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The future

The way things are going, there will be fewer and fewer bees, less and less honey and a crash in bee-pollinated crop production. But with individual and communal action we can prevent this horrendous scenario.

Give wildflowers a chance

We can encourage wildflowers by sowing them in gardens, parks, on banks and verges, and around crop-bearing fields. Mowing several times in the first year discourages perennial weeds from taking over. A well-chosen mixture of species can prolong flowering by 6–8 weeks and provide more food for bees.

Farmers can sow bee-friendly wildflowers such as wild carrot that flower after a main crop such as wheat and, as an added bonus, reduce the need for weedkillers. They can also cut hay late to give wild flowers more chance to bloom. State-funded set-aside schemes are good since unploughed farmland encourages wildflowers.

Favour bee-friendly ornamental flowers

Gardens, parks and other display areas can be planted with bee-friendly flowers. These include alyssum, asters, borage, candytuft, catmint, coreopsis, daffodils, single dahlias, echium, French marigolds, goldenrod, heather, honeysuckle, larkspur, lavender, lemon balm, nasturtium, rosemary, scabious, sea holly, sedum, sunflowers, sweet william, thyme and tobacco plants.

Bee-friendly flowers are preferable to ones that are showy but offer little nectar (such as begonias, busy lizzies, double dahlias and bedding geraniums). Note that bees favour flowers in clumps and sunny places.

Use insecticides with care, if at all

Instructions should be followed precisely, with applications timed so levels are low during flowering; open flowers should never be sprayed; and spraying should be done only in the evenings or on dull days when fewer bees are about. Good communication between farmers and beekeepers enables hives to be moved before crops are sprayed.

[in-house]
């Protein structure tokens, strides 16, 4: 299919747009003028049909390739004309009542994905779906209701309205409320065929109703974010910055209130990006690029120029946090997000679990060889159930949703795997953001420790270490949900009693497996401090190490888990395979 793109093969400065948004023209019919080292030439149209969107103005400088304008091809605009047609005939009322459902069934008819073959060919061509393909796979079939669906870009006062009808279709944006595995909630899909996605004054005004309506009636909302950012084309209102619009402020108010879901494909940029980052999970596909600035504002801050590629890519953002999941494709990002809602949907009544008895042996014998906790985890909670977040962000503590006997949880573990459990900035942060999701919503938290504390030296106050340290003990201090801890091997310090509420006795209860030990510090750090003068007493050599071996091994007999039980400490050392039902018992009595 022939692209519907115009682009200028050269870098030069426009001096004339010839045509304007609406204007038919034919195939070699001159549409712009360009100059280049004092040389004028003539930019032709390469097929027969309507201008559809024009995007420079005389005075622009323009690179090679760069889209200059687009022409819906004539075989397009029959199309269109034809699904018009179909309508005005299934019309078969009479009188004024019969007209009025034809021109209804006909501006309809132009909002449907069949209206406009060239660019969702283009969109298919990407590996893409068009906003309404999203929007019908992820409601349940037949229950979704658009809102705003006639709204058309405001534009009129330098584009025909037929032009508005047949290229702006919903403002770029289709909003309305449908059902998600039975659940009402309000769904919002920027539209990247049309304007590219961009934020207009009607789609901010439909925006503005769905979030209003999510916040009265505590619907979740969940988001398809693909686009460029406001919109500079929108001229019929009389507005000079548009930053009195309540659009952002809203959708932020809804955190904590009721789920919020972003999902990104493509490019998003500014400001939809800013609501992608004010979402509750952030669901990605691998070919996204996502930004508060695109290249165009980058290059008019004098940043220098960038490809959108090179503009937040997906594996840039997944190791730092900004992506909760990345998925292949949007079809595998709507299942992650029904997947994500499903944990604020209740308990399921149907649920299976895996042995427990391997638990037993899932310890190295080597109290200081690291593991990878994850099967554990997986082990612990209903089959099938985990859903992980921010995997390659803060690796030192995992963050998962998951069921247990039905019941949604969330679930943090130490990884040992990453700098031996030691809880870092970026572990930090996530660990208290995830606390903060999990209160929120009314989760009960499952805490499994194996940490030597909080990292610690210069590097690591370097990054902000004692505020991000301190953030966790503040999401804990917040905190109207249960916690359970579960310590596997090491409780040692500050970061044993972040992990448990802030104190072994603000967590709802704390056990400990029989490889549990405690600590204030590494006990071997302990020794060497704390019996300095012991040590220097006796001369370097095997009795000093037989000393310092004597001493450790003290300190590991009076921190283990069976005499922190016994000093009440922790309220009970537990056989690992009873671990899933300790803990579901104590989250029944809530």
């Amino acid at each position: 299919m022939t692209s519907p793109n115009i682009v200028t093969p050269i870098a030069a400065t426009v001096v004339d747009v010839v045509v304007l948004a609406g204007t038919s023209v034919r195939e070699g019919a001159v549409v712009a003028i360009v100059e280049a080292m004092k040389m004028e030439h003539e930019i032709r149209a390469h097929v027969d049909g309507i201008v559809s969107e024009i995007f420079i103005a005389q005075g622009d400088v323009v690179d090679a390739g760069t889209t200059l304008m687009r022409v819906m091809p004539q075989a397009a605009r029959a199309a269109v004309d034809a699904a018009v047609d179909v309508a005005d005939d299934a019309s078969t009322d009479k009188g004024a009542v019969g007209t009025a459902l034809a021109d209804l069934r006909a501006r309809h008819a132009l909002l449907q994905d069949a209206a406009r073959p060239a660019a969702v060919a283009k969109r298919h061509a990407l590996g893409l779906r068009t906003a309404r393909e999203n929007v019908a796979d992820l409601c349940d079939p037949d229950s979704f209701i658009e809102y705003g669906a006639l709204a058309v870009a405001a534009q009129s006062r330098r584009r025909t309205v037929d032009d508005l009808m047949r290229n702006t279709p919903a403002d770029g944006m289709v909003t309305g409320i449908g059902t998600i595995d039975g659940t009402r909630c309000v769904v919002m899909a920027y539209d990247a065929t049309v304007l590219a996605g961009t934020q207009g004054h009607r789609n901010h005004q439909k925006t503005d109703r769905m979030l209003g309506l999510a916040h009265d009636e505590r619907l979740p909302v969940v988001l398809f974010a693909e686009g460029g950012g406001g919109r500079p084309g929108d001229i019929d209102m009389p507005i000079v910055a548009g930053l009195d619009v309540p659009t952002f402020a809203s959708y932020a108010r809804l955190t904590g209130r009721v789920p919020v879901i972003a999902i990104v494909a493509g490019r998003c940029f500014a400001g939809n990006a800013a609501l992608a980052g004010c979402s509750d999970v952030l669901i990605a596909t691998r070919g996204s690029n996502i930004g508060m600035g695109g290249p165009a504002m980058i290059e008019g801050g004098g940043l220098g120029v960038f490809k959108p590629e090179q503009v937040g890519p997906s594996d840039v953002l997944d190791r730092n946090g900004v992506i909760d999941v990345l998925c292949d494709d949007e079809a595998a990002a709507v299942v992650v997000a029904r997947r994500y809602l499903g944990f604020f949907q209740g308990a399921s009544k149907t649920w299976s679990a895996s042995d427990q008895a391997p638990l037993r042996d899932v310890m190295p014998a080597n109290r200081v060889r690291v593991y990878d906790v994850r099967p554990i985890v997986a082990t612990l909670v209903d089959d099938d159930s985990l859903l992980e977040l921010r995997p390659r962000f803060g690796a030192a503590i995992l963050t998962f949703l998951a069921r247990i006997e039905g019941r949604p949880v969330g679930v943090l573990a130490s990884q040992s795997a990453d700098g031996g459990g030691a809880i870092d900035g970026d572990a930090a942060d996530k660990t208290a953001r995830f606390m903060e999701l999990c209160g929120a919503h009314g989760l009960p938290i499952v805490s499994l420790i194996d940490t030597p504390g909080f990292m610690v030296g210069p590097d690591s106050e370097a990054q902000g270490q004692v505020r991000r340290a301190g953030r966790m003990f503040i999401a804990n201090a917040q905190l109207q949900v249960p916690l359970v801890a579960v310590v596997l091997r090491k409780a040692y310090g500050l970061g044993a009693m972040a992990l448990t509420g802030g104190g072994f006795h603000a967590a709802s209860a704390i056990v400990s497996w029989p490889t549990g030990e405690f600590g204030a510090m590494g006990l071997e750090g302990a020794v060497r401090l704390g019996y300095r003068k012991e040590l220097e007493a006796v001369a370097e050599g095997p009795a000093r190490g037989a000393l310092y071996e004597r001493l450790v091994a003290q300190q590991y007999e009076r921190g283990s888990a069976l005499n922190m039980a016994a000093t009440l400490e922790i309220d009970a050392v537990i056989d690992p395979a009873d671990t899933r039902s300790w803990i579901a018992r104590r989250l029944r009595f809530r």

Insecticidal seed dressings called neonicotinoids are of greatest concern. As a seed develops into a plant, they spread through the whole plant and into its nectar and pollen.

Repeated low-level exposure seems to damage bees' navigational skills and memory. They may then lose their way to the hive and die. Studies in France, Scotland and the UK have linked neonicotinoids with bee deaths. Researchers at Royal Holloway College in London, for example, studied nearly 1,000 bees from 40 colonies throughout the UK. Each was tagged with a microchip and some were given a cocktail of pesticides mimicking those commonly encountered on crops. After release, those given pesticides were much less likely to return.

However, one major manufacturer says that neonicotinoids are safe for bees and withdrawing them does not improve bee health.

The dilemma for national regulators is that without pesticides we might lose 30 per cent of our crops. But with them, an ongoing decline in bee numbers could give the same result. A great many people would favour bees rather than pesticides. But big business has a lot of clout.

Honey production is under threat in many countries, but we know some of the ways in which we can help. We just need to act.

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